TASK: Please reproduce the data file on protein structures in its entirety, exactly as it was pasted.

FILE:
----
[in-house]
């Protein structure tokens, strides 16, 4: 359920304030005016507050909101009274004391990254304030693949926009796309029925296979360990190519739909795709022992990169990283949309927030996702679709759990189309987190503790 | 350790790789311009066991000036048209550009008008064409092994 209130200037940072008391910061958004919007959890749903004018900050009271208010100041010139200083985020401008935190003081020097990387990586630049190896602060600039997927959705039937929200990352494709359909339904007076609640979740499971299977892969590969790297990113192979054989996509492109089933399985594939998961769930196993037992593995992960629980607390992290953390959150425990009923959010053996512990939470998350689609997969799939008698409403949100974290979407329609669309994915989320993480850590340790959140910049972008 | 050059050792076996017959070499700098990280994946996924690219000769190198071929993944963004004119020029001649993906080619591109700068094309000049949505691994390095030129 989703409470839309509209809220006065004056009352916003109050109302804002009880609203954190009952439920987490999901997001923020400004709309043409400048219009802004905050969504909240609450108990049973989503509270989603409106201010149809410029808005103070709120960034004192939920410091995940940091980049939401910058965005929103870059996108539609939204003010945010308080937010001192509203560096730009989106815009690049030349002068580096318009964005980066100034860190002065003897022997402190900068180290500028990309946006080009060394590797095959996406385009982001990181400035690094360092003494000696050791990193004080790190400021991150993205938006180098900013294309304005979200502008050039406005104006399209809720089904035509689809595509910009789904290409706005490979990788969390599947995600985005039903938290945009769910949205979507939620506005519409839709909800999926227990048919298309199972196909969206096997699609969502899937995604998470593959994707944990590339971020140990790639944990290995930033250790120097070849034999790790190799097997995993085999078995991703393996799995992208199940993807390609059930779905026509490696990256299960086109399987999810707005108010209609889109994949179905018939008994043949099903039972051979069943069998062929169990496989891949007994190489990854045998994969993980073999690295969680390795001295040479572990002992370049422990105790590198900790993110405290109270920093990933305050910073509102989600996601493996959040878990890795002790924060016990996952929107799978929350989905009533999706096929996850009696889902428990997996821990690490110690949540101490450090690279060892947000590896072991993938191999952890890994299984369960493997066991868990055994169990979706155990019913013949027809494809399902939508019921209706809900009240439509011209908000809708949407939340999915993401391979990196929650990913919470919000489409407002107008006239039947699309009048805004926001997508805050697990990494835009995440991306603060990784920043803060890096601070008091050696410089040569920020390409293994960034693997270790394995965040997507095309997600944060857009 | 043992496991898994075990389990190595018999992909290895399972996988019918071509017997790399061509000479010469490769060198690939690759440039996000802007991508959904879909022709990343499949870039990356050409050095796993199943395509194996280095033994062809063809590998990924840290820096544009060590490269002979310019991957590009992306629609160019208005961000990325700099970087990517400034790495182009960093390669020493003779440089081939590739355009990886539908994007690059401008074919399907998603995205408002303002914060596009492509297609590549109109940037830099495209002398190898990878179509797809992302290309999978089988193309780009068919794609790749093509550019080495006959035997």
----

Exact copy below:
[in-house]
């Protein structure tokens, strides 16, 4: 359920304030005016507050909101009274004391990254304030693949926009796309029925296979360990190519739909795709022992990169990283949309927030996702679709759990189309987190503790 | 350790790789311009066991000036048209550009008008064409092994 209130200037940072008391910061958004919007959890749903004018900050009271208010100041010139200083985020401008935190003081020097990387990586630049190896602060600039997927959705039937929200990352494709359909339904007076609640979740499971299977892969590969790297990113192979054989996509492109089933399985594939998961769930196993037992593995992960629980607390992290953390959150425990009923959010053996512990939470998350689609997969799939008698409403949100974290979407329609669309994915989320993480850590340790959140910049972008 | 050059050792076996017959070499700098990280994946996924690219000769190198071929993944963004004119020029001649993906080619591109700068094309000049949505691994390095030129 989703409470839309509209809220006065004056009352916003109050109302804002009880609203954190009952439920987490999901997001923020400004709309043409400048219009802004905050969504909240609450108990049973989503509270989603409106201010149809410029808005103070709120960034004192939920410091995940940091980049939401910058965005929103870059996108539609939204003010945010308080937010001192509203560096730009989106815009690049030349002068580096318009964005980066100034860190002065003897022997402190900068180290500028990309946006080009060394590797095959996406385009982001990181400035690094360092003494000696050791990193004080790190400021991150993205938006180098900013294309304005979200502008050039406005104006399209809720089904035509689809595509910009789904290409706005490979990788969390599947995600985005039903938290945009769910949205979507939620506005519409839709909800999926227990048919298309199972196909969206096997699609969502899937995604998470593959994707944990590339971020140990790639944990290995930033250790120097070849034999790790190799097997995993085999078995991703393996799995992208199940993807390609059930779905026509490696990256299960086109399987999810707005108010209609889109994949179905018939008994043949099903039972051979069943069998062929169990496989891949007994190489990854045998994969993980073999690295969680390795001295040479572990002992370049422990105790590198900790993110405290109270920093990933305050910073509102989600996601493996959040878990890795002790924060016990996952929107799978929350989905009533999706096929996850009696889902428990997996821990690490110690949540101490450090690279060892947000590896072991993938191999952890890994299984369960493997066991868990055994169990979706155990019913013949027809494809399902939508019921209706809900009240439509011209908000809708949407939340999915993401391979990196929650990913919470919000489409407002107008006239039947699309009048805004926001997508805050697990990494835009995440991306603060990784920043803060890096601070008091050696410089040569920020390409293994960034693997270790394995965040997507095309997600944060857009 | 043992496991898994075990389990190595018999992909290895399972996988019918071509017997790399061509000479010469490769060198690939690759440039996000802007991508959904879909022709990343499949870039990356050409050095796993199943395509194996280095033994062809063809590998990924840290820096544009060590490269002979310019991957590009992306629609160019208005961000990325700099970087990517400034790495182009960093390669020493003779440089081939590739355009990886539908994007690059401008074919399907998603995205408002303002914060596009492509297609590549109109940037830099495209002398190898990878179509797809992302290309999978089988193309780009068919794609790749093509550019080495006959035997």